Hijab Is Not a Threat On or Off the Court

Many Muslim women choose to don the hijab, not merely as a fashion choice, but as a mode of behavior extending far beyond covering parts of their body. Hijab is modest action, talk, and dress—and of course, it is for both Muslim women and men.

The bans we see trying to eliminate the physical cloth that comes to mind when hearing the word hijab are results of misunderstanding and discrimination. Organizations and governments try to purge the public of women who look undoubtedly Muslim.

The latest culprit is FIBA, the International Basketball Federation. Article 4.4.2 of FIBA’s Official Rules states, “Players shall not wear equipment (objects) that may cause injury to other players.” This rule affects all leagues and tournaments associated with FIBA (most international leagues, save the NBA and WNBA) including the FIBA Basketball World Cup starting this weekend. If a player sporting a hijab, yarmulke, turban or any other “headgear” (minus a headband smaller than five centimeters in width) plays in a game, his/her team would have to forfeit.

Hijab of course, like other headpieces worn by people of various faiths, poses no threat on or off the court. This ban limits many people across the world from pursuing their dreams of playing professional basketball. FIFA lifted a similar ban earlier this year, and now Muslim women can play football (soccer) professionally. Basketballers like Indira Kaljo, who played at Tulane University and professionally overseas before starting hijab, and former Memphis and Indiana State guard Bilqis Abdul-Qaadir hope FIBA will soon follow suit.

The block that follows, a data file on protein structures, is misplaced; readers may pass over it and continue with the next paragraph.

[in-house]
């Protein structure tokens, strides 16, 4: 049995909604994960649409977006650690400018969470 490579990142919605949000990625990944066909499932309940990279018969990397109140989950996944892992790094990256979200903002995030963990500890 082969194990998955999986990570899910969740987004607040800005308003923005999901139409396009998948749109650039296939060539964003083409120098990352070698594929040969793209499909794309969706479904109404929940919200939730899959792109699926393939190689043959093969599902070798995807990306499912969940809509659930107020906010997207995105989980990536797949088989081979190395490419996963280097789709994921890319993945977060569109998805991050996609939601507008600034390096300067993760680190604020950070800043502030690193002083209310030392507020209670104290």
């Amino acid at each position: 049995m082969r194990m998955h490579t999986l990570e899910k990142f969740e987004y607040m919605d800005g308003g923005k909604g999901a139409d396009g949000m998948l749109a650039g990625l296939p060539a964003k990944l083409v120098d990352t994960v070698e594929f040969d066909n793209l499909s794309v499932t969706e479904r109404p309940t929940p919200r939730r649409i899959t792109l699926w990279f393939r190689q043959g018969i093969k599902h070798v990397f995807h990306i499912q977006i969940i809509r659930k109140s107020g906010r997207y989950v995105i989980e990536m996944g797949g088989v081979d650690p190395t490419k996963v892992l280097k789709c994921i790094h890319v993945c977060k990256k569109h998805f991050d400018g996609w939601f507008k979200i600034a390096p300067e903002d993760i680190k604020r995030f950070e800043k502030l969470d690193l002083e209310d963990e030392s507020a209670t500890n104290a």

Tomorrow on August 27, FIBA will revisit its rule stated in Article 4.4.2. You can help by signing Indira’s petition on Change.org calling on Yvon Mainini of FIBA to remove this ban that clearly discriminates against not only Muslim women, but many people around the world.

Photo via Indira Kaljo